On the Hill: Wild out there | AspenTimes.com
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On the Hill: Wild out there

Catherine Lutz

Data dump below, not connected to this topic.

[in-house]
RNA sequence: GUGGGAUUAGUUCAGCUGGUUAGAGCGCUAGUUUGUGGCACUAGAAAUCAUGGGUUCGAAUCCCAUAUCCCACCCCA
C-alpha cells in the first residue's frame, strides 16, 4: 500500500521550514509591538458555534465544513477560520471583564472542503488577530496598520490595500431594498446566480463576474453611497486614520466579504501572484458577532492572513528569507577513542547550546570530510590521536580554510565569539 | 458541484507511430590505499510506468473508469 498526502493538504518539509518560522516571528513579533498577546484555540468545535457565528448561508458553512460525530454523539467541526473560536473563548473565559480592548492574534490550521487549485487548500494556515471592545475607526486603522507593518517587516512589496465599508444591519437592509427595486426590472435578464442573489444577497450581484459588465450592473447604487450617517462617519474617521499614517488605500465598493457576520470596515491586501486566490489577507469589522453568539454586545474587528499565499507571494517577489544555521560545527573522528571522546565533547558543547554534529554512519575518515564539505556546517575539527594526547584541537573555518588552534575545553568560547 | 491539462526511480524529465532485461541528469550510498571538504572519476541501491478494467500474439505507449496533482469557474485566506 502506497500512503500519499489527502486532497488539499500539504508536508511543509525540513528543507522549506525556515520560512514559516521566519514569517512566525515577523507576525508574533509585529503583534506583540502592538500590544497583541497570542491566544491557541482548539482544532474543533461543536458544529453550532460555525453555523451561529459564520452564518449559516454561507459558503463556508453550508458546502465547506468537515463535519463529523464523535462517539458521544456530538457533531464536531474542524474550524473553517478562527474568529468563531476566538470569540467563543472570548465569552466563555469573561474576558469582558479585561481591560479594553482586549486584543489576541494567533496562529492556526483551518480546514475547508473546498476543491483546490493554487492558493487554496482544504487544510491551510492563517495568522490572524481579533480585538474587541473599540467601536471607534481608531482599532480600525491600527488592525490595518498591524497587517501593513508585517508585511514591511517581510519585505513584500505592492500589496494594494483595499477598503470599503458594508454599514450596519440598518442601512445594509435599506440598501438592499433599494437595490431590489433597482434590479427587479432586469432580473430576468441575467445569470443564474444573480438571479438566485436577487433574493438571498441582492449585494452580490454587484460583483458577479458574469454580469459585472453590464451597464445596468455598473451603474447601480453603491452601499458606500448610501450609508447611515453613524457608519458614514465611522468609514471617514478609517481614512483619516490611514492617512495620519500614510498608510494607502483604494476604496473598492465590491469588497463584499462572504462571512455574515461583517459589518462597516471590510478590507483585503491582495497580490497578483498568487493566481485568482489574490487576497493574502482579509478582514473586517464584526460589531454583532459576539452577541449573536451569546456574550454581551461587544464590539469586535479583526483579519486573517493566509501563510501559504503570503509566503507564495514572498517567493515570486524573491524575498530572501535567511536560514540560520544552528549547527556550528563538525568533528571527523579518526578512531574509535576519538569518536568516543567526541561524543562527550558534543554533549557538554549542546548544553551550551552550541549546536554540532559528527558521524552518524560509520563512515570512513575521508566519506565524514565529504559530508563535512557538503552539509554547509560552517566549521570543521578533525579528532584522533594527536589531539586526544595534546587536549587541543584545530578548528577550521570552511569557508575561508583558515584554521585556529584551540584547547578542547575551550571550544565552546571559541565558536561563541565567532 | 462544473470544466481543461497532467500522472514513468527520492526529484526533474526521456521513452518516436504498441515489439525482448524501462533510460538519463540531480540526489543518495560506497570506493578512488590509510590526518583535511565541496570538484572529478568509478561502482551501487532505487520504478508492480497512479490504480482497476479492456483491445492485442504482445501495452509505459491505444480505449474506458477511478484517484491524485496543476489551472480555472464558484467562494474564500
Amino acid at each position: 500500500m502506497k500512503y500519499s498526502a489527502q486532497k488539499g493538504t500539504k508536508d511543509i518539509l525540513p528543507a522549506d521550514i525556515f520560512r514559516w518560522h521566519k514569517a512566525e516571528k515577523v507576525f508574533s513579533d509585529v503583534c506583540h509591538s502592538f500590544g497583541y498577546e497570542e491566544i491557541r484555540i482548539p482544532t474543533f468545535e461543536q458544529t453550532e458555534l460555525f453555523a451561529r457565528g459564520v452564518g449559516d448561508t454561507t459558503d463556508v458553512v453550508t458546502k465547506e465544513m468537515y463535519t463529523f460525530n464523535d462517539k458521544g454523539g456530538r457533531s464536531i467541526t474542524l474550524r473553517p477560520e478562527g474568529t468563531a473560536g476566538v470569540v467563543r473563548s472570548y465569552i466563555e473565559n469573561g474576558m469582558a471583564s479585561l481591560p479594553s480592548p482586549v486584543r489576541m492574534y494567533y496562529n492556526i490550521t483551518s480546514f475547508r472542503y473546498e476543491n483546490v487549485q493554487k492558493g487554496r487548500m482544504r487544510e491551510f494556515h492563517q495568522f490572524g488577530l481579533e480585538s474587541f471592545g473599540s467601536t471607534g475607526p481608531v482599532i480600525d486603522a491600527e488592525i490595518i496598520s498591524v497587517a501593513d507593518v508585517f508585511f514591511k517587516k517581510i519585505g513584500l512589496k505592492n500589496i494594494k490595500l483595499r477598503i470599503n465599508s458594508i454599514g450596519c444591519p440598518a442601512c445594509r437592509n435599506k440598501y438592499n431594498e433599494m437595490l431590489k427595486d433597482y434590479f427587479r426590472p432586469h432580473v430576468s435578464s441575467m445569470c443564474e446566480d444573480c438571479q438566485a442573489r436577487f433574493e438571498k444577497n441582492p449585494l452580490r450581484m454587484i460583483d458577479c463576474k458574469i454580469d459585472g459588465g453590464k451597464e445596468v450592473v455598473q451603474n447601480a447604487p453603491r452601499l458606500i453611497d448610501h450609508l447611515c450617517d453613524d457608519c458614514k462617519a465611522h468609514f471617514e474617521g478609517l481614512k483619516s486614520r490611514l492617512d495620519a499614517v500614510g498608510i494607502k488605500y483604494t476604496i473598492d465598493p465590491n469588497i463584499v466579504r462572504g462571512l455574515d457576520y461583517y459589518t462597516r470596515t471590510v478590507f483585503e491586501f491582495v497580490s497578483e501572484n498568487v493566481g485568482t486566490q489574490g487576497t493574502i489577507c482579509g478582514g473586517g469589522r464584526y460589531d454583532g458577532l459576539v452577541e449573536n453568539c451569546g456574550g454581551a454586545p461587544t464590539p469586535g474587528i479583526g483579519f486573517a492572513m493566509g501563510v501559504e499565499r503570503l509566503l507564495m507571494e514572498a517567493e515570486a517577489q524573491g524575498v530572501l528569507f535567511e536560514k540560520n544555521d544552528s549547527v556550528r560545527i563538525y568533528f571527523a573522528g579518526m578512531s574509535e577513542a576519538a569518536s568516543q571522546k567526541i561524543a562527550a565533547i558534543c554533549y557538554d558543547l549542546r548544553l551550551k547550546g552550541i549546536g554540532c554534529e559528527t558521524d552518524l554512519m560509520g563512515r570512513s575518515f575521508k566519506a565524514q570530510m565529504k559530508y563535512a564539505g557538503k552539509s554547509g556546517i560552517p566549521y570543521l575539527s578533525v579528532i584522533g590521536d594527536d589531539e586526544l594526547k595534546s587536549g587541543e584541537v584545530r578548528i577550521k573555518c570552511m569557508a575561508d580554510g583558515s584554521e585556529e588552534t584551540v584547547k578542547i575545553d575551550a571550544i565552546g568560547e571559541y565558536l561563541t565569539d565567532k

Talk about uncrowded by design. Our local mountains are truly empty now, for the obvious reason that the lifts aren’t running. But it’s probably one of the more interesting times of the year to be on the hill. Those who want solitude will find it easily, except for the occasional Snowcat pulling a trailer with three shiny new gondola cars on it (the train looks like a giant caterpillar from some parts of town).All sorts of interesting stuff is happening on the mountain this time of year, and I’m not talking about all the lost and discarded stuff that’s resurfacing as the snow melts. There’s the usual chapstick, water bottles and trail maps, and it’s not unusual to find cell phones, skiwear – even cold, hard cash.But what’s more intriguing is how the local wildlife is reclaiming its territory. Head up Aspen Mountain and you’ll be sure to see plenty of squirrels, foxes and other critters. As I was skinning up the other day, a coyote calmly made its way across Copper Connector to a hole in the snow within the confines of the now-defunct ski trail. A family of marmots has made a home on one of the pitches of McFarlane’s – and they seem to enjoy sitting outside their burrow watching the humans zigzag by on two sticks.Now animal tracks and holes of various sizes are branding the local mountains, just like groomed corduroy, ski tracks and moguls are evidence of human dominance from late November to April. It’s reassuring to know that nature can, seemingly effortlessly, take over something again that has been so intensely used and molded by man. And in the midst of all that solitude and wildlife, it’s good to get back to the basics of skiing.


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